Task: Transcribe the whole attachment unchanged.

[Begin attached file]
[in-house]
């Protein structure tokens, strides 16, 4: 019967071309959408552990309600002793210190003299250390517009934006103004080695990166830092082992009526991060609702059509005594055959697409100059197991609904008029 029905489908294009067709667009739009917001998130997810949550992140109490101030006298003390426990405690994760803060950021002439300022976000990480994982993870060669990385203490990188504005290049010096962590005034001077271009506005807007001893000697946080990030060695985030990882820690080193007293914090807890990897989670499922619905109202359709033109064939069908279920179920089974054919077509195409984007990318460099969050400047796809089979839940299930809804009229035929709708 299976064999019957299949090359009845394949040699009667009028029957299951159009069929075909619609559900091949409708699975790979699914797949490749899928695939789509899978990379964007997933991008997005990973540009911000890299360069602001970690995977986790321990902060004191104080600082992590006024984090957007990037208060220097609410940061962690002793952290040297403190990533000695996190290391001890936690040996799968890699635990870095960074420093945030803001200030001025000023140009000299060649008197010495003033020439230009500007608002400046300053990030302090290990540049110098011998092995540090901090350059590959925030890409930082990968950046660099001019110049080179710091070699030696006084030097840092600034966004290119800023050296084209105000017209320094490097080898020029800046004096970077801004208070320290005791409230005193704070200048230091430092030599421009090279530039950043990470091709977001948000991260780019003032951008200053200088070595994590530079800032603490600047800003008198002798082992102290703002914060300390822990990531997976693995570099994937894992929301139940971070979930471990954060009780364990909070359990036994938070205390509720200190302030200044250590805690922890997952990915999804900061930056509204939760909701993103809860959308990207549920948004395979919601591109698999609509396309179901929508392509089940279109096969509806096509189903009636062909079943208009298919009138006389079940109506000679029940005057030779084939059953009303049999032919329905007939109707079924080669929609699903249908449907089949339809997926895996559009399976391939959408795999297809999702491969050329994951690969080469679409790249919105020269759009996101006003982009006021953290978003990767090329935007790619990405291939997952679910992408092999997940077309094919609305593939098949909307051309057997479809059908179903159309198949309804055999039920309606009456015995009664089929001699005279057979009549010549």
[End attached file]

[in-house]
């Protein structure tokens, strides 16, 4: 019967071309959408552990309600002793210190003299250390517009934006103004080695990166830092082992009526991060609702059509005594055959697409100059197991609904008029 029905489908294009067709667009739009917001998130997810949550992140109490101030006298003390426990405690994760803060950021002439300022976000990480994982993870060669990385203490990188504005290049010096962590005034001077271009506005807007001893000697946080990030060695985030990882820690080193007293914090807890990897989670499922619905109202359709033109064939069908279920179920089974054919077509195409984007990318460099969050400047796809089979839940299930809804009229035929709708 299976064999019957299949090359009845394949040699009667009028029957299951159009069929075909619609559900091949409708699975790979699914797949490749899928695939789509899978990379964007997933991008997005990973540009911000890299360069602001970690995977986790321990902060004191104080600082992590006024984090957007990037208060220097609410940061962690002793952290040297403190990533000695996190290391001890936690040996799968890699635990870095960074420093945030803001200030001025000023140009000299060649008197010495003033020439230009500007608002400046300053990030302090290990540049110098011998092995540090901090350059590959925030890409930082990968950046660099001019110049080179710091070699030696006084030097840092600034966004290119800023050296084209105000017209320094490097080898020029800046004096970077801004208070320290005791409230005193704070200048230091430092030599421009090279530039950043990470091709977001948000991260780019003032951008200053200088070595994590530079800032603490600047800003008198002798082992102290703002914060300390822990990531997976693995570099994937894992929301139940971070979930471990954060009780364990909070359990036994938070205390509720200190302030200044250590805690922890997952990915999804900061930056509204939760909701993103809860959308990207549920948004395979919601591109698999609509396309179901929508392509089940279109096969509806096509189903009636062909079943208009298919009138006389079940109506000679029940005057030779084939059953009303049999032919329905007939109707079924080669929609699903249908449907089949339809997926895996559009399976391939959408795999297809999702491969050329994951690969080469679409790249919105020269759009996101006003982009006021953290978003990767090329935007790619990405291939997952679910992408092999997940077309094919609305593939098949909307051309057997479809059908179903159309198949309804055999039920309606009456015995009664089929001699005279057979009549010549």